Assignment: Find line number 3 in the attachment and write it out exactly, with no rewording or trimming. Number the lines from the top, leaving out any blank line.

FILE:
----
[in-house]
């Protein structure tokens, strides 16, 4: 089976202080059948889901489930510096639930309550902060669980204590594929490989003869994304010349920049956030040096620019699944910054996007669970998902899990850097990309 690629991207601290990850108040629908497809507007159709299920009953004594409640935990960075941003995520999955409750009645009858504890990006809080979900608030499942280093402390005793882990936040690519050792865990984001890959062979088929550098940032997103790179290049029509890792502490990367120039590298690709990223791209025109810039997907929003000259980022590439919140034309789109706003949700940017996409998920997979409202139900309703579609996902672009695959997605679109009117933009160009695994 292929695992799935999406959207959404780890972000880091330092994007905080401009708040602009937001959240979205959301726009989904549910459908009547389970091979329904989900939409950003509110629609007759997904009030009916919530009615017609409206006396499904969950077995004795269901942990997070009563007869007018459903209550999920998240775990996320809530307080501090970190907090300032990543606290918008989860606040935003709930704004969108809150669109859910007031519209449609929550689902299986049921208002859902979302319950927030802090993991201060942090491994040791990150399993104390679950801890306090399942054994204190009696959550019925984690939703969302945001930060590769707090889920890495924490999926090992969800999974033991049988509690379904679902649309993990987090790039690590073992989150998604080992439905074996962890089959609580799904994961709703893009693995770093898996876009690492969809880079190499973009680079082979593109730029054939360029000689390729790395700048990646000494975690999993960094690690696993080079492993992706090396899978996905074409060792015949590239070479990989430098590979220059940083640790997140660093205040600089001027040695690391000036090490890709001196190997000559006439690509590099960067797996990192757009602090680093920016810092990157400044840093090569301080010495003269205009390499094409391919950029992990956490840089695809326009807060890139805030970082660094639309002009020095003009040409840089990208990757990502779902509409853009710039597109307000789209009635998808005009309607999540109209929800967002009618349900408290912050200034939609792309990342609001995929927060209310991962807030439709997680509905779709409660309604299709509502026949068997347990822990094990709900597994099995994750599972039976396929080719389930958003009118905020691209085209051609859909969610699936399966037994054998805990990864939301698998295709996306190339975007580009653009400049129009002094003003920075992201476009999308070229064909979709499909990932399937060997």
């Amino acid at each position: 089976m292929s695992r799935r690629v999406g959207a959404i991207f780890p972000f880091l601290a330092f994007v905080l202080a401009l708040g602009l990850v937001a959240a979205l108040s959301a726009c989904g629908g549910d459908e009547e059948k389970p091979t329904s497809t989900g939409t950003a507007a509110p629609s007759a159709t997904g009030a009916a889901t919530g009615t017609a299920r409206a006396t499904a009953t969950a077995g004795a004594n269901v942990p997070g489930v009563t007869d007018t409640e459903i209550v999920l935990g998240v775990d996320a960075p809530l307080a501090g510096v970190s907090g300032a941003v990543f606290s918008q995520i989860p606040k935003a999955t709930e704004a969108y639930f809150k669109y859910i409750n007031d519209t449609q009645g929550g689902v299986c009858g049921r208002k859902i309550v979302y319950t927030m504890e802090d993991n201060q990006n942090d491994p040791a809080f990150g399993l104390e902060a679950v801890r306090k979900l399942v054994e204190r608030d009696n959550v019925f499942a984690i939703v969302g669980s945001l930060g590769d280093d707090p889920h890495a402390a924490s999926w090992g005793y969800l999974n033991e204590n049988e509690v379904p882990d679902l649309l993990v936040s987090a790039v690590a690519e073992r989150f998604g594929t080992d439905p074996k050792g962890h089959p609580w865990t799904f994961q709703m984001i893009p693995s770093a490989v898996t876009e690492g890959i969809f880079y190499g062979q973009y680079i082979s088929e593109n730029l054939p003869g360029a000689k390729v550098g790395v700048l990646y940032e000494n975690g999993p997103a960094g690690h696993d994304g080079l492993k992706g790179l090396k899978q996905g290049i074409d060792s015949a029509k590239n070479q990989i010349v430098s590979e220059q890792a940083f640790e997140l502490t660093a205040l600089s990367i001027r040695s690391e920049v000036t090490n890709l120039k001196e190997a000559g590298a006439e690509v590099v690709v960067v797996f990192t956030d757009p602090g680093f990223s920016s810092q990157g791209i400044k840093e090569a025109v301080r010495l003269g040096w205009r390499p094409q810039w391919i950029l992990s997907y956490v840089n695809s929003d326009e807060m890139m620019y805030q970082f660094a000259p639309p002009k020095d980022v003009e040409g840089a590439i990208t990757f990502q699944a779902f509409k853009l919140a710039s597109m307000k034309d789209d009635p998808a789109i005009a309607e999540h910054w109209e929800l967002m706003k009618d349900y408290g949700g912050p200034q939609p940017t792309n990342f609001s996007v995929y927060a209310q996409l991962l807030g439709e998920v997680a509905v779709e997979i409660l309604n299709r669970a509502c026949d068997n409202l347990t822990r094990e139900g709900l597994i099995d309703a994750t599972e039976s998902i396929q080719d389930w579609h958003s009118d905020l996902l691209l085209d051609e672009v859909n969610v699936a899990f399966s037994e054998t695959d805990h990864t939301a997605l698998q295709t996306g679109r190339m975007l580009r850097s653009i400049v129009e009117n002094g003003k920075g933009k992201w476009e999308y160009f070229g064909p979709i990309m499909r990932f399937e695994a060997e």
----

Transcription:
């Amino acid at each position: 089976m292929s695992r799935r690629v999406g959207a959404i991207f780890p972000f880091l601290a330092f994007v905080l202080a401009l708040g602009l990850v937001a959240a979205l108040s959301a726009c989904g629908g549910d459908e009547e059948k389970p091979t329904s497809t989900g939409t950003a507007a509110p629609s007759a159709t997904g009030a009916a889901t919530g009615t017609a299920r409206a006396t499904a009953t969950a077995g004795a004594n269901v942990p997070g489930v009563t007869d007018t409640e459903i209550v999920l935990g998240v775990d996320a960075p809530l307080a501090g510096v970190s907090g300032a941003v990543f606290s918008q995520i989860p606040k935003a999955t709930e704004a969108y639930f809150k669109y859910i409750n007031d519209t449609q009645g929550g689902v299986c009858g049921r208002k859902i309550v979302y319950t927030m504890e802090d993991n201060q990006n942090d491994p040791a809080f990150g399993l104390e902060a679950v801890r306090k979900l399942v054994e204190r608030d009696n959550v019925f499942a984690i939703v969302g669980s945001l930060g590769d280093d707090p889920h890495a402390a924490s999926w090992g005793y969800l999974n033991e204590n049988e509690v379904p882990d679902l649309l993990v936040s987090a790039v690590a690519e073992r989150f998604g594929t080992d439905p074996k050792g962890h089959p609580w865990t799904f994961q709703m984001i893009p693995s770093a490989v898996t876009e690492g890959i969809f880079y190499g062979q973009y680079i082979s088929e593109n730029l054939p003869g360029a000689k390729v550098g790395v700048l990646y940032e000494n975690g999993p997103a960094g690690h696993d994304g080079l492993k992706g790179l090396k899978q996905g290049i074409d060792s015949a029509k590239n070479q990989i010349v430098s590979e220059q890792a940083f640790e997140l502490t660093a205040l600089s990367i001027r040695s690391e920049v000036t090490n890709l120039k001196e190997a000559g590298a006439e690509v590099v690709v960067v797996f990192t956030d757009p602090g680093f990223s920016s810092q990157g791209i400044k840093e090569a025109v301080r010495l003269g040096w205009r390499p094409q810039w391919i950029l992990s997907y956490v840089n695809s929003d326009e807060m890139m620019y805030q970082f660094a000259p639309p002009k020095d980022v003009e040409g840089a590439i990208t990757f990502q699944a779902f509409k853009l919140a710039s597109m307000k034309d789209d009635p998808a789109i005009a309607e999540h910054w109209e929800l967002m706003k009618d349900y408290g949700g912050p200034q939609p940017t792309n990342f609001s996007v995929y927060a209310q996409l991962l807030g439709e998920v997680a509905v779709e997979i409660l309604n299709r669970a509502c026949d068997n409202l347990t822990r094990e139900g709900l597994i099995d309703a994750t599972e039976s998902i396929q080719d389930w579609h958003s009118d905020l996902l691209l085209d051609e672009v859909n969610v699936a899990f399966s037994e054998t695959d805990h990864t939301a997605l698998q295709t996306g679109r190339m975007l580009r850097s653009i400049v129009e009117n002094g003003k920075g933009k992201w476009e999308y160009f070229g064909p979709i990309m499909r990932f399937e695994a060997e």